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is required will take many years to come. What the sale of the memory

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business gives them is the breathing room to make the necessary reforms,

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to be much healthier but also to be a much reduced company, compare to

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the glorious heyday. Thank you for your time, we appreciate it. Just to

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say, of course, the news is coming out from Toshiba. More details are

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coming through all the time. We will keep you up-to-date here on World

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Business Report. Facebook has announced

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it is launching a new service Users in the US will soon see

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a new Watch tab that will offer a range of shows, some of which have

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been funded by the social network. This opens up new revenue potential

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for both Facebook and programme makers - users can of course expect

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to see targeted advertising before A global rollout will

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follow in due course The question is, how concerned are

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the likes of YouTube? We be discussing that more detail later.

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The owner of Fox News and Twenty-First Century Fox movie

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studio looks to have benefited from a Trump bump.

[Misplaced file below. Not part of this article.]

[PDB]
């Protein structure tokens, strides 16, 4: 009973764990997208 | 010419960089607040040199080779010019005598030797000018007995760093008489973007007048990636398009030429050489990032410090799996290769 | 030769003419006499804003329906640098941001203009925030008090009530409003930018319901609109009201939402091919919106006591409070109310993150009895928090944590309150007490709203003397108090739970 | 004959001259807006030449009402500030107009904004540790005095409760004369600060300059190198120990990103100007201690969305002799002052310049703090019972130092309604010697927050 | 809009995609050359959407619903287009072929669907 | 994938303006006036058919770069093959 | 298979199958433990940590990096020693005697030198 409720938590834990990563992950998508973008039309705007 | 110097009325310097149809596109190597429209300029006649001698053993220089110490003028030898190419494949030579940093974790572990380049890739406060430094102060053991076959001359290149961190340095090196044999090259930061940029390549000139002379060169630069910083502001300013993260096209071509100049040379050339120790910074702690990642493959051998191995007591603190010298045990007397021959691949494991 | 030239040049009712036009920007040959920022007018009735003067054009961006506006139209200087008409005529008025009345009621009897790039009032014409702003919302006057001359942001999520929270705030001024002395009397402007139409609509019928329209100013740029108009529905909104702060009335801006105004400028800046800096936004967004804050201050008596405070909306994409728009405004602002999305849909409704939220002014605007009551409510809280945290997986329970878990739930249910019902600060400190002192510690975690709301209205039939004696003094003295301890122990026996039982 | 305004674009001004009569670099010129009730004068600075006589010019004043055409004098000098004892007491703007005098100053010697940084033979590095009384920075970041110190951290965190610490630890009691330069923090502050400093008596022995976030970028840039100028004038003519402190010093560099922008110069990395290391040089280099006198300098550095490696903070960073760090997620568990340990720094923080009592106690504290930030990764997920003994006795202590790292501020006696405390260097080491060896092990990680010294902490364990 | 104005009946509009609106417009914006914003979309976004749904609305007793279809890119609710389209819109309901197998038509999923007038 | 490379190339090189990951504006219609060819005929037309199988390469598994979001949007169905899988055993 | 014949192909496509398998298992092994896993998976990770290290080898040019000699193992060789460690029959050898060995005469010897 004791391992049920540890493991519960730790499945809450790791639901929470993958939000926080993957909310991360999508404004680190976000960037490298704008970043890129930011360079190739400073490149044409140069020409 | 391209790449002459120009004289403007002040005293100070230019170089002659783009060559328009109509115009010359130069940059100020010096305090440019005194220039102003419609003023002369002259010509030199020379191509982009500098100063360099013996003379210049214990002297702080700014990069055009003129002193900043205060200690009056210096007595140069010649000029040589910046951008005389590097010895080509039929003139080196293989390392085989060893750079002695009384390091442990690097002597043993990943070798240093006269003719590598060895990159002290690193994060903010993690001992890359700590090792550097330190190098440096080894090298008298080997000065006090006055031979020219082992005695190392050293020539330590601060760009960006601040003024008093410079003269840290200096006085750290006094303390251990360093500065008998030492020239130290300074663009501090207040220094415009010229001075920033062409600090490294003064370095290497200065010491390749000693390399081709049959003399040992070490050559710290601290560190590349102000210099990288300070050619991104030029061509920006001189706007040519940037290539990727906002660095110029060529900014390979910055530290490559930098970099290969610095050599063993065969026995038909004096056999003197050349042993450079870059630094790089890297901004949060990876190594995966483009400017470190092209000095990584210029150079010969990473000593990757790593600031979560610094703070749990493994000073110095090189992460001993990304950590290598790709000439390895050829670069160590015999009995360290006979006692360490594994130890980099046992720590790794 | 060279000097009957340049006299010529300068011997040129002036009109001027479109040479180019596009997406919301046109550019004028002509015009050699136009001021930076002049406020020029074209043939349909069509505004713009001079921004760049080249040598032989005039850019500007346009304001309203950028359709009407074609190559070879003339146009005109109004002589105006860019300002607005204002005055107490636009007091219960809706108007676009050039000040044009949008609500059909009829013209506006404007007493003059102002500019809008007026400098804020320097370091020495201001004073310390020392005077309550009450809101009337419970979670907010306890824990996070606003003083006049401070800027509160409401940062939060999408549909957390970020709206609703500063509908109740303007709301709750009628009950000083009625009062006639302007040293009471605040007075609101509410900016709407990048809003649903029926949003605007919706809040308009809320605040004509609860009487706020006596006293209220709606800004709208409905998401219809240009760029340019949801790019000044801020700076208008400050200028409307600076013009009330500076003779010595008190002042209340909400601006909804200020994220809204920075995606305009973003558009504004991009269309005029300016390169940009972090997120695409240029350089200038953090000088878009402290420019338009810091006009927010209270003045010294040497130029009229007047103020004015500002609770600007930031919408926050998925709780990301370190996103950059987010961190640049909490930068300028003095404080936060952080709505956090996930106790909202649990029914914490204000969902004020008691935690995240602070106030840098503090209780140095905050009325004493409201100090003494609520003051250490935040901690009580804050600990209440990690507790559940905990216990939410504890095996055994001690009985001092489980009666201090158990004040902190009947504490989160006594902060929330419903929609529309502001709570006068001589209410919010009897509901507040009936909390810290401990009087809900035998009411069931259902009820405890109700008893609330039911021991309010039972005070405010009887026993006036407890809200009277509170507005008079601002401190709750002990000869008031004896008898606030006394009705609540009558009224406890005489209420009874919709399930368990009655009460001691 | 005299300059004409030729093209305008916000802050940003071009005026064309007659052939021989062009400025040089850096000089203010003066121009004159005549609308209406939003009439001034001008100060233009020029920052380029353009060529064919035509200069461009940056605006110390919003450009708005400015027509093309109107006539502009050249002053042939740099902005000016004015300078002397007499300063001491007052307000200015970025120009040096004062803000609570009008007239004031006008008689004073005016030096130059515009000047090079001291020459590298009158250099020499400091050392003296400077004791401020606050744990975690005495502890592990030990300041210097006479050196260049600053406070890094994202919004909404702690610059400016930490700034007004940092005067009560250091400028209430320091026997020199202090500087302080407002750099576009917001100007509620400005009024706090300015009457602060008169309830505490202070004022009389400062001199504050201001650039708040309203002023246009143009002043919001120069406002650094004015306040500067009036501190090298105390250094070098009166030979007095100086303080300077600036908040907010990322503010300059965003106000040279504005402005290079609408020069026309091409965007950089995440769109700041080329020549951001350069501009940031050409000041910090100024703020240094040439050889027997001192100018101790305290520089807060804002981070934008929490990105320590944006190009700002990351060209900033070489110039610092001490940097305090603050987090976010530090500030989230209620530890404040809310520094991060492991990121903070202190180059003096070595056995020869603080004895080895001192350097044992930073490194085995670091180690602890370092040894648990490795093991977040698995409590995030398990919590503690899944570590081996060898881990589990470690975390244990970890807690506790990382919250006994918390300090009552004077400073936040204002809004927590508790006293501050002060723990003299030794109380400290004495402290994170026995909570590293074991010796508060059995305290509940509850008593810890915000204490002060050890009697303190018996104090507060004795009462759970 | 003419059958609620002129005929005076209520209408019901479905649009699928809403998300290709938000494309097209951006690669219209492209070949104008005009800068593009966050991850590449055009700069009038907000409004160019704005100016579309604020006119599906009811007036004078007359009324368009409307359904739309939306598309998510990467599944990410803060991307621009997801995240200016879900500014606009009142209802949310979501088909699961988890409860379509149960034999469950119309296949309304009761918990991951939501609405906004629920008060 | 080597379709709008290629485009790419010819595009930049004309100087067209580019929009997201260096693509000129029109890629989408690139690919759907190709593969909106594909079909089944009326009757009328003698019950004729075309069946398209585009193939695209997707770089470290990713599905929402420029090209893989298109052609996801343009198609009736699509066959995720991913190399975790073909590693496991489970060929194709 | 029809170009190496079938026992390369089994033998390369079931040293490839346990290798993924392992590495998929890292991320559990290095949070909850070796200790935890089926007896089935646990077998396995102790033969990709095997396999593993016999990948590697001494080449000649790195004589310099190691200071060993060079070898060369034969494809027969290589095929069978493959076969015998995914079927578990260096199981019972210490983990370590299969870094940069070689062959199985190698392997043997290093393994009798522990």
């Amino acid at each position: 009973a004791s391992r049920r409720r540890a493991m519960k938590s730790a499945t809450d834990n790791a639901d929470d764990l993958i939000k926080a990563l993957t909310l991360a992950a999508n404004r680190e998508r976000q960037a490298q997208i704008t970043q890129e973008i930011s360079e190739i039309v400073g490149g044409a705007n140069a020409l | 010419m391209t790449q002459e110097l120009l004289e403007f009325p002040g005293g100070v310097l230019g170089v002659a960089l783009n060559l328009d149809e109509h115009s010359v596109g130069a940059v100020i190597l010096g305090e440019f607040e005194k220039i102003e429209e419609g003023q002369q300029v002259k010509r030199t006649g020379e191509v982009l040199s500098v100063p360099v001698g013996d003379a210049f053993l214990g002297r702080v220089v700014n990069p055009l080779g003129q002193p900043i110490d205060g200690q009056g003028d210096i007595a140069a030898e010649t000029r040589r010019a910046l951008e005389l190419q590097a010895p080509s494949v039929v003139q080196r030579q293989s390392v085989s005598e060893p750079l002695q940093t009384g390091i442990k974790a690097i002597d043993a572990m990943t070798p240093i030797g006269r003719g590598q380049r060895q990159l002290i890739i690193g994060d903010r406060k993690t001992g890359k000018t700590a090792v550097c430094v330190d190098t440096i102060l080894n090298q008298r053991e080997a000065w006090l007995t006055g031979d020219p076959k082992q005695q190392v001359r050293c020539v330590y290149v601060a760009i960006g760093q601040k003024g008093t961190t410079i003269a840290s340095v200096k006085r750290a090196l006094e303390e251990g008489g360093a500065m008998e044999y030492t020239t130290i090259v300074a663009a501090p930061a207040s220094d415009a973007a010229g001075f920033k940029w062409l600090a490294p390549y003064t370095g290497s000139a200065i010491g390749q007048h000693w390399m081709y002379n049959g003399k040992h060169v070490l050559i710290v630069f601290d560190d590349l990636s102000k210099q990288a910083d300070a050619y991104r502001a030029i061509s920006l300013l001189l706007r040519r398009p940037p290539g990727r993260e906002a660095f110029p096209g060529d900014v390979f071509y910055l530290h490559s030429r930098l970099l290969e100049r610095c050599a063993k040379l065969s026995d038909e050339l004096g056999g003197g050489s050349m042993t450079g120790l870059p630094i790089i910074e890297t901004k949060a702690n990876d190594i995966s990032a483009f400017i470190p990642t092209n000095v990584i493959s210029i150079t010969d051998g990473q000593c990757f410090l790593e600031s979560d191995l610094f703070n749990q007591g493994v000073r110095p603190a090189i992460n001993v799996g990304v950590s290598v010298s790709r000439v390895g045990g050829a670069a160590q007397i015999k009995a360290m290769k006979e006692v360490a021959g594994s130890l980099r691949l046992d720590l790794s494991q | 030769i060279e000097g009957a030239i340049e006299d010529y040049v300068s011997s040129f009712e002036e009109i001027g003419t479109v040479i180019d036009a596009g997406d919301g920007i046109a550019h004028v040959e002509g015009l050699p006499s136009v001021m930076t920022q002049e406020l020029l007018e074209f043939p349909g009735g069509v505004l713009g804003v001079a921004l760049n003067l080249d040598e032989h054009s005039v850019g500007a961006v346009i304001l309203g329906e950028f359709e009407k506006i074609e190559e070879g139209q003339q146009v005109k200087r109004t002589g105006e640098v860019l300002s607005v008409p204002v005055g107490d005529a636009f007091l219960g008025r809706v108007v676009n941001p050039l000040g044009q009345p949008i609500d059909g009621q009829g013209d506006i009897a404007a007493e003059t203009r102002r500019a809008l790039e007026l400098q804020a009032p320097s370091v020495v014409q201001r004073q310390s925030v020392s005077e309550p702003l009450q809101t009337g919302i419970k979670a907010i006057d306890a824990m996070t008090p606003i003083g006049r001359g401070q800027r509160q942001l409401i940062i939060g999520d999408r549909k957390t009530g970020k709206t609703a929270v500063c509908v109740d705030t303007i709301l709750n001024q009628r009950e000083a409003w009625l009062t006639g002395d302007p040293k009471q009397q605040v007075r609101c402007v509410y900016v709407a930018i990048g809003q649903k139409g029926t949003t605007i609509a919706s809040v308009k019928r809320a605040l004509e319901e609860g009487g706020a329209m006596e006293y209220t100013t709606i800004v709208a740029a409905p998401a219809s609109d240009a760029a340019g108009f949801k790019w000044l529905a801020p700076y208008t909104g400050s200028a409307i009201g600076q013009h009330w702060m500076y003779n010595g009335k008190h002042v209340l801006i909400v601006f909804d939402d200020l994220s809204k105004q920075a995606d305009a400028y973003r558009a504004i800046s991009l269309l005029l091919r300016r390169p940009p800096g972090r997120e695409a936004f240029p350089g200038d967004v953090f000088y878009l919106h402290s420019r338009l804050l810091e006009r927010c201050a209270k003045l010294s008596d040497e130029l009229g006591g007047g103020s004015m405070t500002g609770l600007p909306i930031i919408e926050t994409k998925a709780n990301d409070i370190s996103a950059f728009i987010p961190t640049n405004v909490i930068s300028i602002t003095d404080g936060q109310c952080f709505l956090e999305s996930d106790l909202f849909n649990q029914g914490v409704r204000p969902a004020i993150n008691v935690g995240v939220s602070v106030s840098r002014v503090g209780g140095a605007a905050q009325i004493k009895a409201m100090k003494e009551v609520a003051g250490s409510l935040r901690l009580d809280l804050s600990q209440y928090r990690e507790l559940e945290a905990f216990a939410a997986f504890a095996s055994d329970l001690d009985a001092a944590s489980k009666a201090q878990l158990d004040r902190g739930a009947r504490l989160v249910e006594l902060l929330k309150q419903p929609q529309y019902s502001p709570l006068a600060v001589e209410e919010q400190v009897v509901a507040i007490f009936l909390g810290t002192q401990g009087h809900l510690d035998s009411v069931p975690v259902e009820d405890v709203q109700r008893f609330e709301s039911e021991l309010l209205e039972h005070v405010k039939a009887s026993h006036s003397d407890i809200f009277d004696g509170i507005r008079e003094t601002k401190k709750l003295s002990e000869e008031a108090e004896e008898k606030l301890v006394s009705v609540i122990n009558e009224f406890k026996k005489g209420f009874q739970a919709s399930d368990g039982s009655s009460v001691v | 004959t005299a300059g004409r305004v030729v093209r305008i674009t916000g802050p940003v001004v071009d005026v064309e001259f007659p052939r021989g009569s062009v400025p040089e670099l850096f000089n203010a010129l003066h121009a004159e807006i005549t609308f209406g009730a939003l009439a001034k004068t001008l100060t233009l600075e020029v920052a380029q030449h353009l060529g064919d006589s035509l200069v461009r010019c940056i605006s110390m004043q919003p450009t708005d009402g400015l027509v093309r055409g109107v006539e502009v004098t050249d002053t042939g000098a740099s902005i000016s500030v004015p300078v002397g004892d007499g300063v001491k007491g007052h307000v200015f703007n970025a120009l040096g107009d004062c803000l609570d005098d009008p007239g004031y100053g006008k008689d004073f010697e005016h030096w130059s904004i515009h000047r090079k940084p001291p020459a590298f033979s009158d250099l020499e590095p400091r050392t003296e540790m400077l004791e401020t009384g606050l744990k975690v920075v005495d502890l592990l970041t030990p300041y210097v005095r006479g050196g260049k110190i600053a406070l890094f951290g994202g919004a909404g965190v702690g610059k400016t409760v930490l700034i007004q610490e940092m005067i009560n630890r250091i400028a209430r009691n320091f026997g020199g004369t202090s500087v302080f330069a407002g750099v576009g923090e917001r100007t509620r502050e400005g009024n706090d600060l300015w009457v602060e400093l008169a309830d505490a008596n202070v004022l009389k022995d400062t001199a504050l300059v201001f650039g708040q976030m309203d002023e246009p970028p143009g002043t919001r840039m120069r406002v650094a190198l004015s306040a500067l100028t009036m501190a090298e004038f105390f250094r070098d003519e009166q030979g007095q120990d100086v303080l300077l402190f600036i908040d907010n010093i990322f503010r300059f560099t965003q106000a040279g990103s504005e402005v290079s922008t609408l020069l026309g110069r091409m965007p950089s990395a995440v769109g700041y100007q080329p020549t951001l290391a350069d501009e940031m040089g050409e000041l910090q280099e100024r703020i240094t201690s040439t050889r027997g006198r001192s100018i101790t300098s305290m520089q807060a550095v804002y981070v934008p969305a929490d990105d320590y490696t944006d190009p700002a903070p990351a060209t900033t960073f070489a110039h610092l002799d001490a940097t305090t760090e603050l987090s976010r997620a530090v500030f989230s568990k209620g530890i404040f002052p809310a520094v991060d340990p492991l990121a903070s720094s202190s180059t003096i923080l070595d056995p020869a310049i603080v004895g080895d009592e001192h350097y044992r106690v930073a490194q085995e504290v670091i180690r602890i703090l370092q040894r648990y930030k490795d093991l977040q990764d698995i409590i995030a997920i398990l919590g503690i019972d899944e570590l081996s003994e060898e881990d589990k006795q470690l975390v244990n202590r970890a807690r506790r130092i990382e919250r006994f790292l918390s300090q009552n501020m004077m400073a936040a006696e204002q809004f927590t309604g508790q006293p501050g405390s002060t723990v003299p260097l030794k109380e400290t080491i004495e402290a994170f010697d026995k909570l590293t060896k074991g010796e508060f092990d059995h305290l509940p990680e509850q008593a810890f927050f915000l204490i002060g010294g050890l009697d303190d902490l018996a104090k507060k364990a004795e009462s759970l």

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Fox said revenues rose by 1.5% to $6.8 billion

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in the fourth quarter after ratings at its cable TV business improved

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Fox is owned by media mogul Rupert Murdoch.

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He is looking to buy the rest of European TV station Sky that it

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does not already own for $14.5 billion.

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And now for our latest instalment in our business of birth series that

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has been running across the BBC all this week.

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Today we turn Silicon Valley where tech firms like Google

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and Facebook are leading the way when it comes to offering

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The US is one of only three countries that doesn't require

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But President Trump's daughter is trying to convince her father

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that it needs to be a priority, so is change coming?

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Our North America tech reporter Dave Lee went to find out.

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When Eileen decided it was time to have children, she knew that her job

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in PR for technology companies would become untenable? I have been

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thinking for a long time about all of the ways that work does not align

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well with being a professional parent. She decided to set up her

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own firm and set about putting in place family family policies, the

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types which most people in this country do not have access to. I

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decided to be intentional about building a business where we could